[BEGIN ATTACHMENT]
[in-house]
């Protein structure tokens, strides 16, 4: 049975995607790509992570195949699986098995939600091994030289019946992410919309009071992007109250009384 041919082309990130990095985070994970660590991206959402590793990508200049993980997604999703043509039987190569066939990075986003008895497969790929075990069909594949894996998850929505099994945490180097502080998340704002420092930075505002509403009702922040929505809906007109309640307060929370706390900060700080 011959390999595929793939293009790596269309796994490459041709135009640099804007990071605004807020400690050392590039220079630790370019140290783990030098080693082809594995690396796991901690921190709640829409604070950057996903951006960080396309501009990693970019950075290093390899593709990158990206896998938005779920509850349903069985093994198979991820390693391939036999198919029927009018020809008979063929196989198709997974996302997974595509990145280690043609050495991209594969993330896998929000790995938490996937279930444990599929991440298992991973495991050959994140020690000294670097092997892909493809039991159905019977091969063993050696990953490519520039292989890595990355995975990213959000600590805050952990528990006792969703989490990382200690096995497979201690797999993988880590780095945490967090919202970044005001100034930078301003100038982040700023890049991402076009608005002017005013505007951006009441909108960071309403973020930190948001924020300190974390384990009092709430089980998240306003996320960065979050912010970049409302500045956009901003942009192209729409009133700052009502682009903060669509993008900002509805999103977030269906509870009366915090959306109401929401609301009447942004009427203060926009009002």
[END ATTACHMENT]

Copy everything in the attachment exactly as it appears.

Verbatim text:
[in-house]
């Protein structure tokens, strides 16, 4: 049975995607790509992570195949699986098995939600091994030289019946992410919309009071992007109250009384 041919082309990130990095985070994970660590991206959402590793990508200049993980997604999703043509039987190569066939990075986003008895497969790929075990069909594949894996998850929505099994945490180097502080998340704002420092930075505002509403009702922040929505809906007109309640307060929370706390900060700080 011959390999595929793939293009790596269309796994490459041709135009640099804007990071605004807020400690050392590039220079630790370019140290783990030098080693082809594995690396796991901690921190709640829409604070950057996903951006960080396309501009990693970019950075290093390899593709990158990206896998938005779920509850349903069985093994198979991820390693391939036999198919029927009018020809008979063929196989198709997974996302997974595509990145280690043609050495991209594969993330896998929000790995938490996937279930444990599929991440298992991973495991050959994140020690000294670097092997892909493809039991159905019977091969063993050696990953490519520039292989890595990355995975990213959000600590805050952990528990006792969703989490990382200690096995497979201690797999993988880590780095945490967090919202970044005001100034930078301003100038982040700023890049991402076009608005002017005013505007951006009441909108960071309403973020930190948001924020300190974390384990009092709430089980998240306003996320960065979050912010970049409302500045956009901003942009192209729409009133700052009502682009903060669509993008900002509805999103977030269906509870009366915090959306109401929401609301009447942004009427203060926009009002």